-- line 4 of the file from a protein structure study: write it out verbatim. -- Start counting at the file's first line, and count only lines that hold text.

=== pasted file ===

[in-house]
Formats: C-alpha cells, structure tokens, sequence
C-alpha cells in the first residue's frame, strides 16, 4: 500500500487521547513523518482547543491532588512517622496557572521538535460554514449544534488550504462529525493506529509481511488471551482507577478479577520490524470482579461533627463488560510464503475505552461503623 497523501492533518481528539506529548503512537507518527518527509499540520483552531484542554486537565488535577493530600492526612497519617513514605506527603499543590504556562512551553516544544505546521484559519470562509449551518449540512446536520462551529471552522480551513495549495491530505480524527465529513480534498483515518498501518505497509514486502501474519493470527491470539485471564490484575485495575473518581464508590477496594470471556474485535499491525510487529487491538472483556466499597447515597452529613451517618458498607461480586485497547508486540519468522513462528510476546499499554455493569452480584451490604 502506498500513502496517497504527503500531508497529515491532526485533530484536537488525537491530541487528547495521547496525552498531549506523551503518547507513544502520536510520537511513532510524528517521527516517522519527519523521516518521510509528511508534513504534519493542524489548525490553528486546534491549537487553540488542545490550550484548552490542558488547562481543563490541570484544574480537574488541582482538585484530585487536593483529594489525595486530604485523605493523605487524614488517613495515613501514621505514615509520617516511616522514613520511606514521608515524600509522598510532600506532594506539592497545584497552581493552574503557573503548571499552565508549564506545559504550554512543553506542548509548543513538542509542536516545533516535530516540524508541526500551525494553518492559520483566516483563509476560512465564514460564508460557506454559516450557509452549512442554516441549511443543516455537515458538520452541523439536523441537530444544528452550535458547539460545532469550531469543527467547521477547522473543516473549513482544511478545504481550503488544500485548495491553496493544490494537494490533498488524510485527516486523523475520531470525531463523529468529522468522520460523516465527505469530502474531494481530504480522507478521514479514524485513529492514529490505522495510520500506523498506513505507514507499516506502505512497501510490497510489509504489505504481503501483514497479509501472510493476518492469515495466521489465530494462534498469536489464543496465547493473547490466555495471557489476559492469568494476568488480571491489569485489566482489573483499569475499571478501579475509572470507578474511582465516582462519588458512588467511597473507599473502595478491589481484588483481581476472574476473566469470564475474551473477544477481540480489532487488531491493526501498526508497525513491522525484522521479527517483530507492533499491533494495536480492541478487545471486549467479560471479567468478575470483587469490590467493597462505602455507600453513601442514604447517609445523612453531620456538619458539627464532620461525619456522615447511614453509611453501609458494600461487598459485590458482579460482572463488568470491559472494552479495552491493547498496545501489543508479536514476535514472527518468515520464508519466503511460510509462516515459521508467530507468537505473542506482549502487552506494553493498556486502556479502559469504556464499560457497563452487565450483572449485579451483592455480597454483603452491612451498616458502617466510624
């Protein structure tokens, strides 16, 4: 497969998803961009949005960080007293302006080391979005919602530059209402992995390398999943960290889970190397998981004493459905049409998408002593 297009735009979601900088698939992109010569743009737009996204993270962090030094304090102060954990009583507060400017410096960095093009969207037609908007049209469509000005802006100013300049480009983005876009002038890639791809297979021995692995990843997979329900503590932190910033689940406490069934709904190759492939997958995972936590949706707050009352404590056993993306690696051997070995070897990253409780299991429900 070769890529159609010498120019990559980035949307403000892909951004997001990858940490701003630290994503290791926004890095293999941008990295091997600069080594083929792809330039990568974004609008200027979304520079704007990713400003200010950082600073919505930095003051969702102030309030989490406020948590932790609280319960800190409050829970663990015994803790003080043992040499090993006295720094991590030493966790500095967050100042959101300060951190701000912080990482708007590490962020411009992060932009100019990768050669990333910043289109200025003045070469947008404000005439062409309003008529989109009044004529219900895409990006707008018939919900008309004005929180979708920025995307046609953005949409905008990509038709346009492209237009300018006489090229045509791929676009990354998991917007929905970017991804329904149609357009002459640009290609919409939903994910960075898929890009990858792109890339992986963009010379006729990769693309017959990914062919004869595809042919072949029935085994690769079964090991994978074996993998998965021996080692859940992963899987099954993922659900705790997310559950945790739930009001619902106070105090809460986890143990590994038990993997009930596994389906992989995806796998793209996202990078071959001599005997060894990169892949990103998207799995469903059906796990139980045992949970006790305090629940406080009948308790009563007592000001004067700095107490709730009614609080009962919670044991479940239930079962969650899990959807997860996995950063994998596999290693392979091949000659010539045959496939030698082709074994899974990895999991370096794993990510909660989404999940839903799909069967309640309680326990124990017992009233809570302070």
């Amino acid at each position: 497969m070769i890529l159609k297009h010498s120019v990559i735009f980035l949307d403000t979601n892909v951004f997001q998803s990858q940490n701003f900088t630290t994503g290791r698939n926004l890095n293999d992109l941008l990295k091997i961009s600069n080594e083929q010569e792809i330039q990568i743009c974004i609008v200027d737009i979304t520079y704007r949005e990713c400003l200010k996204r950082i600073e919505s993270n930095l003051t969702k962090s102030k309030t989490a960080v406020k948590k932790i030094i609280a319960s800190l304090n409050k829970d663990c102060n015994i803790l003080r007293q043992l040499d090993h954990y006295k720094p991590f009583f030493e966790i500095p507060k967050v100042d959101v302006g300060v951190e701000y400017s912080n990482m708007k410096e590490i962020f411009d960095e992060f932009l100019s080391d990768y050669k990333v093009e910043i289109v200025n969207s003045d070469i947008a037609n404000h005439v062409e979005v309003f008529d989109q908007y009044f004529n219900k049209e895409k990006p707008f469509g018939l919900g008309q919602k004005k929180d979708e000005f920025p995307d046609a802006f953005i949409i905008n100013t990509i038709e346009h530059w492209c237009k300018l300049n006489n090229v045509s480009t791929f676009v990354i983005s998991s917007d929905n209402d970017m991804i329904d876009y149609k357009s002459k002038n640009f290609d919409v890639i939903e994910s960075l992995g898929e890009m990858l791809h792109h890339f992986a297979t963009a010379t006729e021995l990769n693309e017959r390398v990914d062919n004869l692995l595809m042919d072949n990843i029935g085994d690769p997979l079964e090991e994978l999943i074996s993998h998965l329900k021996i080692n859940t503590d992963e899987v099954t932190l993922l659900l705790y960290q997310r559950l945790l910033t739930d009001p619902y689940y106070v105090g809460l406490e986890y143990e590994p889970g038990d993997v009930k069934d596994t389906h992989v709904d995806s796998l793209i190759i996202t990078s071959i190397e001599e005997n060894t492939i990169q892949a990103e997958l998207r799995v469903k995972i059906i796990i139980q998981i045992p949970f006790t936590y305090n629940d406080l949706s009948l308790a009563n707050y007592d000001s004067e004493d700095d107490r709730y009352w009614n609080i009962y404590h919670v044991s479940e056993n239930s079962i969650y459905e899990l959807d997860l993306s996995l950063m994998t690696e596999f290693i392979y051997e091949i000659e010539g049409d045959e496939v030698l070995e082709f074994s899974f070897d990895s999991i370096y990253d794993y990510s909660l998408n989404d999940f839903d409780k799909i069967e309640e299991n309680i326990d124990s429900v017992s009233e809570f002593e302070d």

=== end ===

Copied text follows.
């Protein structure tokens, strides 16, 4: 497969998803961009949005960080007293302006080391979005919602530059209402992995390398999943960290889970190397998981004493459905049409998408002593 297009735009979601900088698939992109010569743009737009996204993270962090030094304090102060954990009583507060400017410096960095093009969207037609908007049209469509000005802006100013300049480009983005876009002038890639791809297979021995692995990843997979329900503590932190910033689940406490069934709904190759492939997958995972936590949706707050009352404590056993993306690696051997070995070897990253409780299991429900 070769890529159609010498120019990559980035949307403000892909951004997001990858940490701003630290994503290791926004890095293999941008990295091997600069080594083929792809330039990568974004609008200027979304520079704007990713400003200010950082600073919505930095003051969702102030309030989490406020948590932790609280319960800190409050829970663990015994803790003080043992040499090993006295720094991590030493966790500095967050100042959101300060951190701000912080990482708007590490962020411009992060932009100019990768050669990333910043289109200025003045070469947008404000005439062409309003008529989109009044004529219900895409990006707008018939919900008309004005929180979708920025995307046609953005949409905008990509038709346009492209237009300018006489090229045509791929676009990354998991917007929905970017991804329904149609357009002459640009290609919409939903994910960075898929890009990858792109890339992986963009010379006729990769693309017959990914062919004869595809042919072949029935085994690769079964090991994978074996993998998965021996080692859940992963899987099954993922659900705790997310559950945790739930009001619902106070105090809460986890143990590994038990993997009930596994389906992989995806796998793209996202990078071959001599005997060894990169892949990103998207799995469903059906796990139980045992949970006790305090629940406080009948308790009563007592000001004067700095107490709730009614609080009962919670044991479940239930079962969650899990959807997860996995950063994998596999290693392979091949000659010539045959496939030698082709074994899974990895999991370096794993990510909660989404999940839903799909069967309640309680326990124990017992009233809570302070």